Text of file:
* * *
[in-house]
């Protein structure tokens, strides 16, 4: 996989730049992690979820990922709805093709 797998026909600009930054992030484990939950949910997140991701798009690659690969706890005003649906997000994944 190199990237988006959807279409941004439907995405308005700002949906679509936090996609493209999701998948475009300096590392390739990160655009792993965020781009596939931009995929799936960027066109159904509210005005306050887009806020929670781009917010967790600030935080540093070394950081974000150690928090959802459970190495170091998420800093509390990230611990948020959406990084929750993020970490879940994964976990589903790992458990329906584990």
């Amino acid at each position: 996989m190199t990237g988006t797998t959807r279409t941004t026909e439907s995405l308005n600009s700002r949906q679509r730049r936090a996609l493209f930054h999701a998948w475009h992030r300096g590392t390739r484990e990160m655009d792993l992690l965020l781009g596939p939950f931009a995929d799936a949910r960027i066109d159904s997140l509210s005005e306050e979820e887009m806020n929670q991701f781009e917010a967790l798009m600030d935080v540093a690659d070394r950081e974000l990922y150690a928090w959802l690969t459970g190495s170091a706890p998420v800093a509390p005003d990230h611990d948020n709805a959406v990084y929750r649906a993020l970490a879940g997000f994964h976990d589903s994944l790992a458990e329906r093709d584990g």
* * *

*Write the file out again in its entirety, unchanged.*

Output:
[in-house]
């Protein structure tokens, strides 16, 4: 996989730049992690979820990922709805093709 797998026909600009930054992030484990939950949910997140991701798009690659690969706890005003649906997000994944 190199990237988006959807279409941004439907995405308005700002949906679509936090996609493209999701998948475009300096590392390739990160655009792993965020781009596939931009995929799936960027066109159904509210005005306050887009806020929670781009917010967790600030935080540093070394950081974000150690928090959802459970190495170091998420800093509390990230611990948020959406990084929750993020970490879940994964976990589903790992458990329906584990």
């Amino acid at each position: 996989m190199t990237g988006t797998t959807r279409t941004t026909e439907s995405l308005n600009s700002r949906q679509r730049r936090a996609l493209f930054h999701a998948w475009h992030r300096g590392t390739r484990e990160m655009d792993l992690l965020l781009g596939p939950f931009a995929d799936a949910r960027i066109d159904s997140l509210s005005e306050e979820e887009m806020n929670q991701f781009e917010a967790l798009m600030d935080v540093a690659d070394r950081e974000l990922y150690a928090w959802l690969t459970g190495s170091a706890p998420v800093a509390p005003d990230h611990d948020n709805a959406v990084y929750r649906a993020l970490a879940g997000f994964h976990d589903s994944l790992a458990e329906r093709d584990g």